Marie-Soleil Beaudoin, FIFA Referee
My weekly training depends on game day. For a Saturday night match, let’s go back to the prior Monday.
Monday: start with a light run (3-5 km) followed up by some weight-lifting; altogether close to 2hr.
Tuesday: a heavy day, high intensity run, some sprints, and also lifting weights (but not the same exercises like the day before)
Wednesday: easy run for a few km and very good stretching.
Thursday: back to a busy day, start with heavy sprints, and long high intensity run, and some weight lifting but not too much.
Friday (day before the match): in the morning, a good warm up, and maybe for 15min some sprints and very light run after for 10min. And it is travel day to the match for the remainder.
Saturday: match day.
Sunday: Depending on the time of the flight, do the recovery run, and travel back home.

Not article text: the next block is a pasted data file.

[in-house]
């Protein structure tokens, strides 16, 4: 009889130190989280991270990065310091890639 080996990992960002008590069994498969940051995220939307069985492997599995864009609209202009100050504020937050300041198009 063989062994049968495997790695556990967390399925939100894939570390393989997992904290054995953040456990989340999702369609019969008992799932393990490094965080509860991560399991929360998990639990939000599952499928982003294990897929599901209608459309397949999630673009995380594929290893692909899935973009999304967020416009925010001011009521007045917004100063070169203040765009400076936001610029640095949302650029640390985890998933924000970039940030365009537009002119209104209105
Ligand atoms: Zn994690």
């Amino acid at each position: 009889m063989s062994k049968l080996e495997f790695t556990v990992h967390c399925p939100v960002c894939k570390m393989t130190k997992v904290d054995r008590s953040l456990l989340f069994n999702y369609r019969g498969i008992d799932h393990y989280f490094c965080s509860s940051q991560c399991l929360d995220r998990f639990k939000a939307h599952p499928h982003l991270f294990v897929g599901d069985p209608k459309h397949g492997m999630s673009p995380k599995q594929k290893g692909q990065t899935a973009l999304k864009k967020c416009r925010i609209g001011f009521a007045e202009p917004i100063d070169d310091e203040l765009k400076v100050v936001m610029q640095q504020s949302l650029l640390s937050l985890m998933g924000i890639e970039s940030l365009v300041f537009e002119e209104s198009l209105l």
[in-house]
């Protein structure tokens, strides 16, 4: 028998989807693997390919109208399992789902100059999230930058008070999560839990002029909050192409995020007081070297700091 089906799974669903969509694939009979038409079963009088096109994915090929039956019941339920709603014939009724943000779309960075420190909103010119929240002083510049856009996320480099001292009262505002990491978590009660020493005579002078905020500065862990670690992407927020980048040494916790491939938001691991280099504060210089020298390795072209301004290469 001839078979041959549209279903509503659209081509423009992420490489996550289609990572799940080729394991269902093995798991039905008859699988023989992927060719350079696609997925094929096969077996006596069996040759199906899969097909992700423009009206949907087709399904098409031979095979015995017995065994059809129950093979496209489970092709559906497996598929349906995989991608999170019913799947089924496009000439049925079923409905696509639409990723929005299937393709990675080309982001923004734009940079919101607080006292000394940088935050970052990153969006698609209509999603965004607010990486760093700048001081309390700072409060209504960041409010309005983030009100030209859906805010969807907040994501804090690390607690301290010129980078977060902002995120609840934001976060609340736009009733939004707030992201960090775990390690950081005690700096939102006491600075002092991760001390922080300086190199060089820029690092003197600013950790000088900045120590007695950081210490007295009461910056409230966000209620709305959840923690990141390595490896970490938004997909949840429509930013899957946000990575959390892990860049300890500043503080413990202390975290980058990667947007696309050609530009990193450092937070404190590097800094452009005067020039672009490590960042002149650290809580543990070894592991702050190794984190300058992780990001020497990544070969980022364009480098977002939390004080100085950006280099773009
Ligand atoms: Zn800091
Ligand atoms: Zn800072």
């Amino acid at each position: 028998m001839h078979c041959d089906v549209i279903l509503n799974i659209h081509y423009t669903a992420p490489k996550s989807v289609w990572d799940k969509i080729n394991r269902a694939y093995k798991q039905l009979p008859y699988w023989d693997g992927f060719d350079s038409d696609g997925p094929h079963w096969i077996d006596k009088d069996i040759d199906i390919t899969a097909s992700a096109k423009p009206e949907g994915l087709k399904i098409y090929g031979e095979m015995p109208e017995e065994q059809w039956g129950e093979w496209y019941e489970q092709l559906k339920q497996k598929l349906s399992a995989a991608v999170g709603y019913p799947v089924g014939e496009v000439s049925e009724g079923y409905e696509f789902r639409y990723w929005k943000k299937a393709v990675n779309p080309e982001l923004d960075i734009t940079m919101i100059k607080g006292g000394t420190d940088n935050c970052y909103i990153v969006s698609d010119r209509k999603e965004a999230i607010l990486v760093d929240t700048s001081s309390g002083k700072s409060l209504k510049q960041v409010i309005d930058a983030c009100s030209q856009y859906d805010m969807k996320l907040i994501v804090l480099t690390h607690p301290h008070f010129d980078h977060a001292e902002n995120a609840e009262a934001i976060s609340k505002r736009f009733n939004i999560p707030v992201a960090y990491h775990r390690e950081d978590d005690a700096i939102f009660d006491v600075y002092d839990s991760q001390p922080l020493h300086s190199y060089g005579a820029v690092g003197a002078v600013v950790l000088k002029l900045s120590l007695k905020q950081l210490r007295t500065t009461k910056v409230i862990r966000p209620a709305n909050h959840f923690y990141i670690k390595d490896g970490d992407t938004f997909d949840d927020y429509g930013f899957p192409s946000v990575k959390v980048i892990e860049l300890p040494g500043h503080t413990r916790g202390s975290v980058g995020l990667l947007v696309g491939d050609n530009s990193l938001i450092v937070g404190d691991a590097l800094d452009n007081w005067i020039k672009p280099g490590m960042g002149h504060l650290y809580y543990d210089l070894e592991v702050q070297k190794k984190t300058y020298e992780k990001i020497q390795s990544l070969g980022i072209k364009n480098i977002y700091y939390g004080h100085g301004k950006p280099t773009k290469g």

Training, as you can see, is 7 days a week.
After I receive the appointment 3-4 weeks in advance, I try to look and learn everything about the teams. The games they played before, study the players – watch different games on TV, try to learn something from every game and watch the referees. I spend lots of time talking with the crew before I arrive at the stadium. Time; lots and lots of hours dedicated to soccer.
Has refereeing impacted my life? FOR SURE, it has changed my life.
First, to be more healthy, try to stay fit and to have a healthy body which is a big part of a referee’s life especially when you get older.
Second, it’s made a huge impact in my life. I learn how to communicate with players, coaches…communicate with co-workers. Build skills that you need on a day-to-day basis, build self-confidence, decision-making in a very short time (especially on the field of play), to be more organised, build respect for others, and also to be professional in what you are doing.
Last but not least, to be a very good friend with my fellow Referees, be a good person and father.
Silviu Petrescu, National Referee (Former FIFA Referee & Current PRO/MLS Referee)